A Lift Bridge is a low bridge designed to lift up out of the way of canal boat traffic. These short bridges carried the towpath over a canal slip, a small canal perpendicular to the main canal, built to provide access to docking areas or mills. A closed lift bridge would enable traffic to cross the Canal at the same grade as the towpath compared to the slope on either side of a regular bridge. Since the slip was used much less frequently than the canal itself, the bridge was only open occasionally and traffic was rarely affected. Lift bridges also were used in cities where it was inconvenient to raise street levels to cross the canal.

Lift Bridge in Spencerport
The lift bridge going up in Spencerport

June 11, 2018

June 10 – Fairport, NY

Fairport Town Dock

"Once the travel bug bites there is no known antidote, and I know that I shall be happily infected until the end of my life.” ―Michael Palin

Our next stop on our western travels was Fairport. It's a wonderful little town that really caters to boaters on the Erie. It was a beauty stop..we met a few very nice people, enjoyed a local brewery and had an amazing dinner at Mr. Dominic's. The Village of Fairport is a suburb east of Rochester. It's known as the "Crown Jewel of the Erie Canal" and was named as one of the "Best Places to Live" by Money Magazine in 2005. From what we could see wandering around and from the canal...I can see why.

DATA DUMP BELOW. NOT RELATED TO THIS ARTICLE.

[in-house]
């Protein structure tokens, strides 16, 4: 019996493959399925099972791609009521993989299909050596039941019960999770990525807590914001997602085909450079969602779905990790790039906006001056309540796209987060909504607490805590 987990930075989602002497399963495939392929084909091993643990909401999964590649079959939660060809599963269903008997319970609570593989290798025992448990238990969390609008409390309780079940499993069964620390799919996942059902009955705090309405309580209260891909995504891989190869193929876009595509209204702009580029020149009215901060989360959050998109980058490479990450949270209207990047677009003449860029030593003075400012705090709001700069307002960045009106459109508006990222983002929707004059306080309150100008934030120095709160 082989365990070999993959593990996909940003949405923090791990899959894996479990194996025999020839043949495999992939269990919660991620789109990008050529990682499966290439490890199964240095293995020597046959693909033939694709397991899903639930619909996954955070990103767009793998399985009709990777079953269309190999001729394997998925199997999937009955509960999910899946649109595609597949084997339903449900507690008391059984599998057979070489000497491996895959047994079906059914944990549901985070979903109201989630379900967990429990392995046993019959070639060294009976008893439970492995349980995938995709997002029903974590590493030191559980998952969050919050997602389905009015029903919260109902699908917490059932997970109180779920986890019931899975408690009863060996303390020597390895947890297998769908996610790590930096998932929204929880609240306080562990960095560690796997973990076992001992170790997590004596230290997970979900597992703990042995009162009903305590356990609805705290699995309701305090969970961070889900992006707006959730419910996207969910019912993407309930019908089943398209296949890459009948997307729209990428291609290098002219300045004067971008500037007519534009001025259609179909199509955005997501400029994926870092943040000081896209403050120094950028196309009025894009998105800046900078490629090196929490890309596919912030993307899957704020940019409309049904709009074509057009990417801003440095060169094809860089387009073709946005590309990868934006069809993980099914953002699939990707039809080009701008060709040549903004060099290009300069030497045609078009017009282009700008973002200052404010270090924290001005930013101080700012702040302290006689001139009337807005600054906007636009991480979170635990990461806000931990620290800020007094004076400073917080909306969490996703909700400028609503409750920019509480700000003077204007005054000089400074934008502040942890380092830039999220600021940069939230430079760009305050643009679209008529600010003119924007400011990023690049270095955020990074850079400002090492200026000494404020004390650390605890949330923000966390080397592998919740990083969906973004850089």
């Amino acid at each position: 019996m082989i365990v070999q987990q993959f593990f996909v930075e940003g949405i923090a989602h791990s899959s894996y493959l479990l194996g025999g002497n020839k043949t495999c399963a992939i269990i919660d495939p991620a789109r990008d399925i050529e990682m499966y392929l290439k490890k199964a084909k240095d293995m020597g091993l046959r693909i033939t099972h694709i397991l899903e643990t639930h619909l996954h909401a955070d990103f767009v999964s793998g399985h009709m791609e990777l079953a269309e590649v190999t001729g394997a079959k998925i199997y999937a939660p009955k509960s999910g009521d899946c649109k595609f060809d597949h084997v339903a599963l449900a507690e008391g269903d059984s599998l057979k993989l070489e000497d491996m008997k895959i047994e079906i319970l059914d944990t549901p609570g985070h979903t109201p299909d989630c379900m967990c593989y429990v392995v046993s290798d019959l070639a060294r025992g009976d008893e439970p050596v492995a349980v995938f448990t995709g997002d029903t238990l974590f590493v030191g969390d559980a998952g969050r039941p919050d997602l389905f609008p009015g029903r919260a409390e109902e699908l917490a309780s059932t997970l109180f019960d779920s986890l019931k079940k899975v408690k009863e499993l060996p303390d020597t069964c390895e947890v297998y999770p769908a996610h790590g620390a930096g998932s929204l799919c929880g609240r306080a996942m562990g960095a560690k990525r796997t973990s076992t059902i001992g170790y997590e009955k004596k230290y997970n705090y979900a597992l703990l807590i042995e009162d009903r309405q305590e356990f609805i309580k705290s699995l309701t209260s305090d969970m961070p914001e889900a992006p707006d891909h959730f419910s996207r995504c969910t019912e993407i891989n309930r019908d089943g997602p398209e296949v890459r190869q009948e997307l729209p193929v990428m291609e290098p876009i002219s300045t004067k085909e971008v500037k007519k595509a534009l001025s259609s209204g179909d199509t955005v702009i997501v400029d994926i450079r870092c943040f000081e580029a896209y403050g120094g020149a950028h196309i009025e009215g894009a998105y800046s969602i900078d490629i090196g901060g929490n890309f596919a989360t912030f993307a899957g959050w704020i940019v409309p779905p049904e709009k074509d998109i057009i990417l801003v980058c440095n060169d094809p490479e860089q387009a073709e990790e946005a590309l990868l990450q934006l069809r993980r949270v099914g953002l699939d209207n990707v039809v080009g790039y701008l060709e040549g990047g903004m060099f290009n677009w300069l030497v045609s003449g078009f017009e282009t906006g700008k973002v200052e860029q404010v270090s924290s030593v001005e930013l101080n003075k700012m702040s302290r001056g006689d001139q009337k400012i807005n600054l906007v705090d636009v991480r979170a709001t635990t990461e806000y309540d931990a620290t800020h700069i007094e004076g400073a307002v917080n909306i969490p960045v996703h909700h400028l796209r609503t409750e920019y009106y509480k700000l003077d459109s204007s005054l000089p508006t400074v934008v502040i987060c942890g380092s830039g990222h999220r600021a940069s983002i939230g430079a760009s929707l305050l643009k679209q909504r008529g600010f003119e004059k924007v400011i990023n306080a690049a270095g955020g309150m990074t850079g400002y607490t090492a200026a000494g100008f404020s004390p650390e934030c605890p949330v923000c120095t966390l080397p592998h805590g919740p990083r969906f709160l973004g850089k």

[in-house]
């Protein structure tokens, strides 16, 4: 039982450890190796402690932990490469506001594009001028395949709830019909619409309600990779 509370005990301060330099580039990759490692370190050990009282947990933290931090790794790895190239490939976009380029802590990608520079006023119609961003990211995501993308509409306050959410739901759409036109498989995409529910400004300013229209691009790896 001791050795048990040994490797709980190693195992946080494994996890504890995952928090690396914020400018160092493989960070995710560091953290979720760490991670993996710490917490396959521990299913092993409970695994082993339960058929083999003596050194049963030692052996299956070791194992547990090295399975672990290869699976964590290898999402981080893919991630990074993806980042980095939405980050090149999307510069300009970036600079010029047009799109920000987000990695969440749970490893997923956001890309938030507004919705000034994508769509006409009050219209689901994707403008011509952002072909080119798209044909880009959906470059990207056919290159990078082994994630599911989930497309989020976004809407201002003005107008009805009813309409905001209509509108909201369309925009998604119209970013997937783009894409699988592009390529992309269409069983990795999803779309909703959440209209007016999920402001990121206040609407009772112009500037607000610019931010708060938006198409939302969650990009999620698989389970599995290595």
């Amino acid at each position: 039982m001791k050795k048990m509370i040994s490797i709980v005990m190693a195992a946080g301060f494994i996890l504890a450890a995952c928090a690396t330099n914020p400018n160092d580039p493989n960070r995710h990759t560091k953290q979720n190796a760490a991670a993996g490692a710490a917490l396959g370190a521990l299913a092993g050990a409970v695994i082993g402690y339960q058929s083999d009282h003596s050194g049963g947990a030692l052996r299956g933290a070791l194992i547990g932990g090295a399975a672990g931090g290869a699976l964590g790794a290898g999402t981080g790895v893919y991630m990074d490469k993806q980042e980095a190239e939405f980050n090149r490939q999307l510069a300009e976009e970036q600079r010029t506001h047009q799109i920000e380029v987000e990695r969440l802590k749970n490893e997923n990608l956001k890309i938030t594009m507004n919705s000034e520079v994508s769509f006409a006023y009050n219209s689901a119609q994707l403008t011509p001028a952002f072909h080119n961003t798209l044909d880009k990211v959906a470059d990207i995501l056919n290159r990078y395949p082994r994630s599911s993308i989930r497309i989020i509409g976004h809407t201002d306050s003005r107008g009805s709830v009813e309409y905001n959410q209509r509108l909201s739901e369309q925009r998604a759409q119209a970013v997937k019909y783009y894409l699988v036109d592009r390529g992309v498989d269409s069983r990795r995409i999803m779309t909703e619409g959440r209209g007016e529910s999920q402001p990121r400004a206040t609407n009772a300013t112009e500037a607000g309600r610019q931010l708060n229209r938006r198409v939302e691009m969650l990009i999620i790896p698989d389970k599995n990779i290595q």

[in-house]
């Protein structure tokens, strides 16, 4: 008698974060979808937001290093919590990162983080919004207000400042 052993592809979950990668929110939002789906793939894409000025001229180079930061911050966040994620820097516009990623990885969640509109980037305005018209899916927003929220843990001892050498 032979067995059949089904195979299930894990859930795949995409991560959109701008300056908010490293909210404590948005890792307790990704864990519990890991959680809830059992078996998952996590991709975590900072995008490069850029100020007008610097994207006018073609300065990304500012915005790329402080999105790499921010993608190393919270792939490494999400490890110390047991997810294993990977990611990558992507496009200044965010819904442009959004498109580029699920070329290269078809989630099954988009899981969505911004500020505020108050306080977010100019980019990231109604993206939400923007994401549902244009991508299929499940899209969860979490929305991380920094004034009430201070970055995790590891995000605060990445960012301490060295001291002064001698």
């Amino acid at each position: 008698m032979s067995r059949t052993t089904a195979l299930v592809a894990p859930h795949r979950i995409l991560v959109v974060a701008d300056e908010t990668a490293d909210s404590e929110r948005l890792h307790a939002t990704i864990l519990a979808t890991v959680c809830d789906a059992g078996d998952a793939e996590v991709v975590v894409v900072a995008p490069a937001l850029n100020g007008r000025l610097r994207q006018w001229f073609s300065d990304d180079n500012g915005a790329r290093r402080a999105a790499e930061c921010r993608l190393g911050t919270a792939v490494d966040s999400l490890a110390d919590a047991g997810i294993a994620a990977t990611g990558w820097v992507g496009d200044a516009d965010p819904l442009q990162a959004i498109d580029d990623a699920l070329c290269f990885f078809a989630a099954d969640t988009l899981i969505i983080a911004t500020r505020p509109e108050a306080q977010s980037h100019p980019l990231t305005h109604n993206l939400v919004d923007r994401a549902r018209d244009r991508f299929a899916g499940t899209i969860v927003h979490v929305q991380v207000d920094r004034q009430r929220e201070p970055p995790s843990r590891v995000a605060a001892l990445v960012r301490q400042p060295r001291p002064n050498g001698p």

What became the village of Fairport was a swampy area until the 1820s, when it was drained during the construction of the Erie Canal. It quickly became a busy canal port with a reputation for being a "fair port." Legend has it that Fairport acquired its name in the mid-19th century from a traveler on the Erie Canal who was overheard at a tavern referring to the village as a fair port. It's also said that the same visitor vociferously complained the next morning that the Millstone Block Hotel had bedbugs, and he stormed out of Fairport, never to return. The name, however, stuck.

Typical countryside today.
We had two locks today, we went up 32'
The view from the top of Lock 29
A few of the little fishing homes we saw today
Fairport is much busier than the other stops we've made so far.
The Lift Bridge in Fairport has allegedly appeared in Ripley's Believe It or Not because of its unusual construction. The bridge is an irregular decagon, a ten-sided structure, and crosses the canal at a 32-degree angle. No two angles in the bridge are the same, and no corners on the bridge are square. It's one of sixteen vertical lift bridges located along the western portion of the Erie Canal between Fairport and Lockport. 
Looking east from the bridge...can you see The Pearl.
Fairport Village Hall built in 1906 
It was a wonderful afternoon so we sat on the patio of this brewery and enjoyed a few beers.
The dockmasters building use to be Stop 22's waiting station of the Rochester Syracuse Eastern Rapid Trolly line that operated from 1906 to 1931. 
The building that is now Mr. Dominic’s Restaurant and the Green Lantern Inn was originally built as a private home for the DeLand family in 1876. It became an inn in 1928.